A water tower in Jackson Hole.
My first Minecraft world 8 years later
This is a legit survival world, so don’t expect anything dramatic. It’s just a handful of villages under the rule of the most benevolent tyrant ever.
This is the main base. I survived the first night in a hiding hole dug in the side of this cliff where there was a pocket of coal.
You can see the mouth of an enormous mine shaft to the right of nether portal. It goes all the way down to the bedrock foundation.
There’s a railroad track on the trestle in the foreground.
A humble shelter built during the first cautious forays south.
It’s just the next hilltop over from the main base and conveniently located on the edge of the jungle where I first spotted and tamed my cats.
Now has a railroad connection.
There was a gaping hole next to the church entrance and whilst I was contemplating the repairs all villagers were killed by zombies. 🙁
Much later I managed to cure some of them and now this is a thriving village and the center of my tree farming industry.
Has a railroad connection.
Private tours to The Hole are possible by appointment, Monday through Friday.
A small village on the outskirts of the jungle northwest of the main base.
There’s a lot of small lakes in the area, a stronghold right beneath this village and a desert temple not far to the east.
Has a railroad connection.
A village on an ocean shore exactly at sunset from Westlakes over a region of rough terrain.
There’s a desert temple not far to the northwest.
Has a nether portal and a railroad connection.
A temple on the edge of the northern waste.
Unfortunately, I haven’t noticed two creepers lurking in the shadows while reconnoitering the site and a good part of the pyramid has been destroyed. 🙁
A desert village a long way southeast of the main base. There was no connecting road for quite a while.
Last stop before crossing the ocean on the way to the far east villages.
Has a nether portal.
Mine shaft at the main base. The mine isn’t being actively used nowadays. The bottom has been transformed into an artificial lake with a campsite on the island.
Tourists can visit old diamond mines at the level of lava fields at their own risk.
This is a typical tree farm. There’re four in Jackson Hole and one in every key village.
An alternative mine design with the wooden lattice at the top of the shaft supporting a thin layer of soil.
I ran low on supplies while in an expedition mapping remote regions of the known world and had to establish a base in a hurry. I don’t usually do any farming at temples but this one is an exception with a patch of wheat, a small tree farm and a chicken coop.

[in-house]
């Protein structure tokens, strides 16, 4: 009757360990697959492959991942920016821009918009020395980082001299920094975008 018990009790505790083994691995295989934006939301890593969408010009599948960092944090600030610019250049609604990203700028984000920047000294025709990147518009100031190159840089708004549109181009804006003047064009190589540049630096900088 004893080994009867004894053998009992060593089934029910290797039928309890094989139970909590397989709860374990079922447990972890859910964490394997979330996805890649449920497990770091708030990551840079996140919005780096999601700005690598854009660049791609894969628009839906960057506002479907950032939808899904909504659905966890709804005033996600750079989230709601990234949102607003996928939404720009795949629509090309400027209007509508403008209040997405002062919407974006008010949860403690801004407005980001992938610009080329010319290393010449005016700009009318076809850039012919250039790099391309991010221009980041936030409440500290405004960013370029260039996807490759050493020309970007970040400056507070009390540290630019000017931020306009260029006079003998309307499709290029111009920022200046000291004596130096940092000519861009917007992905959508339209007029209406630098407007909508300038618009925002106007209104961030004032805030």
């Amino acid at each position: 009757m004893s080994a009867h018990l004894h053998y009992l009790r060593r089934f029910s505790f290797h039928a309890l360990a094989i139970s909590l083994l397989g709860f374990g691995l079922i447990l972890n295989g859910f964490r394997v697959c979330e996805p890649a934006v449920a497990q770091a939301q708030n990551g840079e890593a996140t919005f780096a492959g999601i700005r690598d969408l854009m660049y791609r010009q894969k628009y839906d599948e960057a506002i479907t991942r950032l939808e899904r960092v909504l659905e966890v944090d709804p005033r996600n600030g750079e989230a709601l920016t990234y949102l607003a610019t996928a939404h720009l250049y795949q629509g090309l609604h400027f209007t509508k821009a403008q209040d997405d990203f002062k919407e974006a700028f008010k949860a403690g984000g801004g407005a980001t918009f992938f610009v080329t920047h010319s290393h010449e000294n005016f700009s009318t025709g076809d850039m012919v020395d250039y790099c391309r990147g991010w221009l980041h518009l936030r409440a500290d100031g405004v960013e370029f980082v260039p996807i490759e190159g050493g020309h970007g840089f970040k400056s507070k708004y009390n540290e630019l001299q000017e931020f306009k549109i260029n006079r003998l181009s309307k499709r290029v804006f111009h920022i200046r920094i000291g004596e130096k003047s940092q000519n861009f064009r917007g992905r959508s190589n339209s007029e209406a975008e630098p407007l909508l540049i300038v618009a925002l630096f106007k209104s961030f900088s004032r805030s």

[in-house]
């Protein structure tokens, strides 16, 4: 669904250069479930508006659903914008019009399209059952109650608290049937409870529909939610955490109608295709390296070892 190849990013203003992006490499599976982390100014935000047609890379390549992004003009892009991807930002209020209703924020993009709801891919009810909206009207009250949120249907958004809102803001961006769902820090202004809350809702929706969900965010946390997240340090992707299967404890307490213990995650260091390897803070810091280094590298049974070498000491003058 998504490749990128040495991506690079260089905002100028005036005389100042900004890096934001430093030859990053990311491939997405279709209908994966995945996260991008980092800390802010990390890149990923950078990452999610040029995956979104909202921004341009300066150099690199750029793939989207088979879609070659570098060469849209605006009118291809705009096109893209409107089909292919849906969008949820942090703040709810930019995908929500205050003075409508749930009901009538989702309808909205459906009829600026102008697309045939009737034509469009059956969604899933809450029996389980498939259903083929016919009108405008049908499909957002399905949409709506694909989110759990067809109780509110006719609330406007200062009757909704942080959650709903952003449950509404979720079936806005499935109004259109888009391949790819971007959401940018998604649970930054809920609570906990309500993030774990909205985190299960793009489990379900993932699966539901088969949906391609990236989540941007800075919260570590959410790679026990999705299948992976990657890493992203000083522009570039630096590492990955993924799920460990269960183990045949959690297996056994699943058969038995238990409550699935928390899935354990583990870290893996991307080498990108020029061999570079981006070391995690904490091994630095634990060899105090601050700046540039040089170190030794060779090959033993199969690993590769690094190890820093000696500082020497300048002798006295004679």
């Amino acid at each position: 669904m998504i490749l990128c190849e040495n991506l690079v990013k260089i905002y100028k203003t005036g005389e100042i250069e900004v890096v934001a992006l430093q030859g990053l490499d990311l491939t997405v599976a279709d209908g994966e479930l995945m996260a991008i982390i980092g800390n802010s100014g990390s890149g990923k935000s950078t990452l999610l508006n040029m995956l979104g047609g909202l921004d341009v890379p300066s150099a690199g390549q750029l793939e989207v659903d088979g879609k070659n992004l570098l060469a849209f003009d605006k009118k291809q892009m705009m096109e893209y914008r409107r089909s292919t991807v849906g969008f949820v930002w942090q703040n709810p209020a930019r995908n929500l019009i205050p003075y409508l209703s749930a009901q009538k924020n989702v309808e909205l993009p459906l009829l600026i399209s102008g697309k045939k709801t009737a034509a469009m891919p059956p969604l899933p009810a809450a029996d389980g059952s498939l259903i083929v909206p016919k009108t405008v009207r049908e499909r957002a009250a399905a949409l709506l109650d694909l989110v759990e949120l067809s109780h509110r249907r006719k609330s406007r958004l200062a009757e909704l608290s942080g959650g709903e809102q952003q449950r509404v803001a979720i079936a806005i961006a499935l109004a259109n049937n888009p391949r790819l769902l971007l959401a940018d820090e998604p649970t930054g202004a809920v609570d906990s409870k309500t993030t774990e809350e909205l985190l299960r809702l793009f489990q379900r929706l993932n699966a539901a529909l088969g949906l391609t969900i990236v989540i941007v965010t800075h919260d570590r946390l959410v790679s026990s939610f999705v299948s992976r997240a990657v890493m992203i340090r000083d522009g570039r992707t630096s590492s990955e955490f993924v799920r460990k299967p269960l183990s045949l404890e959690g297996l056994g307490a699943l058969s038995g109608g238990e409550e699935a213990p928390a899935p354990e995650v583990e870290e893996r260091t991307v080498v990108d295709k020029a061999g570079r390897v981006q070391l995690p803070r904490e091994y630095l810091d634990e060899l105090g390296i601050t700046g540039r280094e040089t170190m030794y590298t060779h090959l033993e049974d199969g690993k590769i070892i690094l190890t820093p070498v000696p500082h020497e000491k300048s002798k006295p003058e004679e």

There’s a pillager outpost in a walking distance from the base.
Railroad trestle over a lava lake.
A damaged desert pyramid east of Westlakes.
This was the first I ever found and after an unfortunate encounter with creepers had been converted into a rare outdoor camp.
A nether portal service base on a small island.
Originally it was just a makeshift camp on an easy to defend small island close to the shore.
Later a nether portal was built and it became a starting point for lengthy expeditions into southern lands.
Now it mainly operates as a service hub for the nearby railroad construction.
A temporary camp for railroad workers near Twin Cay.
Map of the known world.
Bridges on the Wisła River.
A Hegemony beacon near Jackson Hole.
The Hegemony beacons are permanently lit nowadays but there were times when they were used for signalling.
An old sandstone quarry in the Valley of the Dead.
An ancient pyramid near Waset.
A farm in the hills above the Calaveras Fault.
A pond on Wooley Farms.
A deep ravine north of the main base.
A ghast shelter on the Eastern road.
This is a cheap and effective design. These shelters are commonly built on long open stretches of roads in the Nether. When you hear a baby crying, you run to the nearest shelter and wait.
A roof water tank in Waset.
The free village of Thunberg is many days away from the central lands. There’s no overworld road.
Those willing to risk the dangers of the Nether may attempt to reach the Thunberg portal at the very end of the Eastern road. It’s long and dangerous but the views are breathtaking.
A piece of advice to a casual visitor – don’t litter, don’t talk about global warming, and blink at least 3 times a minute. You have been warned!